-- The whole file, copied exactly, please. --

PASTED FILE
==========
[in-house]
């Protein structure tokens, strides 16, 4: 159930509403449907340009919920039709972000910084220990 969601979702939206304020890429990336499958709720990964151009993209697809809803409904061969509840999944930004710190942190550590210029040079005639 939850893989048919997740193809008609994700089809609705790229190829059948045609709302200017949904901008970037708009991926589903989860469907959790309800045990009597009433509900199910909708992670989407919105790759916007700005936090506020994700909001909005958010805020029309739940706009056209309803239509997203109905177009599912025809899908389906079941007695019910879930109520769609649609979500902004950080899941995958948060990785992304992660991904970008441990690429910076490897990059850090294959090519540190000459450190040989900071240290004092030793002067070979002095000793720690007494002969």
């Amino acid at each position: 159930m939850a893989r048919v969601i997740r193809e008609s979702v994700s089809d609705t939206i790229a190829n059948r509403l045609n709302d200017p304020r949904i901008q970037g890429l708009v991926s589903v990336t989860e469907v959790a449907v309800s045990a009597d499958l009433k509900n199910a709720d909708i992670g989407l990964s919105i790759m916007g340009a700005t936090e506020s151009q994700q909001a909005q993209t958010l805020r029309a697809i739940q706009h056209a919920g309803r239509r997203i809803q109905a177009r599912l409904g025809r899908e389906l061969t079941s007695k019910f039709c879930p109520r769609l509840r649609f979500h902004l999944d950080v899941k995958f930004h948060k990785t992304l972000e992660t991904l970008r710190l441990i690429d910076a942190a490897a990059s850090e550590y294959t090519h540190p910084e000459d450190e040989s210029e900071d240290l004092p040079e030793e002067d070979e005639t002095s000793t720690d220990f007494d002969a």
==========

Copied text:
[in-house]
């Protein structure tokens, strides 16, 4: 159930509403449907340009919920039709972000910084220990 969601979702939206304020890429990336499958709720990964151009993209697809809803409904061969509840999944930004710190942190550590210029040079005639 939850893989048919997740193809008609994700089809609705790229190829059948045609709302200017949904901008970037708009991926589903989860469907959790309800045990009597009433509900199910909708992670989407919105790759916007700005936090506020994700909001909005958010805020029309739940706009056209309803239509997203109905177009599912025809899908389906079941007695019910879930109520769609649609979500902004950080899941995958948060990785992304992660991904970008441990690429910076490897990059850090294959090519540190000459450190040989900071240290004092030793002067070979002095000793720690007494002969």
């Amino acid at each position: 159930m939850a893989r048919v969601i997740r193809e008609s979702v994700s089809d609705t939206i790229a190829n059948r509403l045609n709302d200017p304020r949904i901008q970037g890429l708009v991926s589903v990336t989860e469907v959790a449907v309800s045990a009597d499958l009433k509900n199910a709720d909708i992670g989407l990964s919105i790759m916007g340009a700005t936090e506020s151009q994700q909001a909005q993209t958010l805020r029309a697809i739940q706009h056209a919920g309803r239509r997203i809803q109905a177009r599912l409904g025809r899908e389906l061969t079941s007695k019910f039709c879930p109520r769609l509840r649609f979500h902004l999944d950080v899941k995958f930004h948060k990785t992304l972000e992660t991904l970008r710190l441990i690429d910076a942190a490897a990059s850090e550590y294959t090519h540190p910084e000459d450190e040989s210029e900071d240290l004092p040079e030793e002067d070979e005639t002095s000793t720690d220990f007494d002969a």